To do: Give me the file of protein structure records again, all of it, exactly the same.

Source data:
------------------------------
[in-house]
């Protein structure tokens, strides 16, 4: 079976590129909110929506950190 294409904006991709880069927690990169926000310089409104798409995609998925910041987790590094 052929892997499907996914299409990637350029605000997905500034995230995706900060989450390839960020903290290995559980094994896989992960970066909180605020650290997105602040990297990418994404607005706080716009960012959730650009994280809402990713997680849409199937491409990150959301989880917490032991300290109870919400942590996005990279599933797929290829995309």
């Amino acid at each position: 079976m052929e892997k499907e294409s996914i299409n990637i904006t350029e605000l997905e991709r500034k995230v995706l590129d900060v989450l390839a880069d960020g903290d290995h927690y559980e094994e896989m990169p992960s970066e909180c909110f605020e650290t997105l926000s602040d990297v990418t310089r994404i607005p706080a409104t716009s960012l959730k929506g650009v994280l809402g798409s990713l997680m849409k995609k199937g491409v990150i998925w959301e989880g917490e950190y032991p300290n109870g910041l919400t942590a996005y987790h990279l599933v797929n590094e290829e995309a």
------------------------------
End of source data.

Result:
[in-house]
């Protein structure tokens, strides 16, 4: 079976590129909110929506950190 294409904006991709880069927690990169926000310089409104798409995609998925910041987790590094 052929892997499907996914299409990637350029605000997905500034995230995706900060989450390839960020903290290995559980094994896989992960970066909180605020650290997105602040990297990418994404607005706080716009960012959730650009994280809402990713997680849409199937491409990150959301989880917490032991300290109870919400942590996005990279599933797929290829995309």
């Amino acid at each position: 079976m052929e892997k499907e294409s996914i299409n990637i904006t350029e605000l997905e991709r500034k995230v995706l590129d900060v989450l390839a880069d960020g903290d290995h927690y559980e094994e896989m990169p992960s970066e909180c909110f605020e650290t997105l926000s602040d990297v990418t310089r994404i607005p706080a409104t716009s960012l959730k929506g650009v994280l809402g798409s990713l997680m849409k995609k199937g491409v990150i998925w959301e989880g917490e950190y032991p300290n109870g910041l919400t942590a996005y987790h990279l599933v797929n590094e290829e995309a």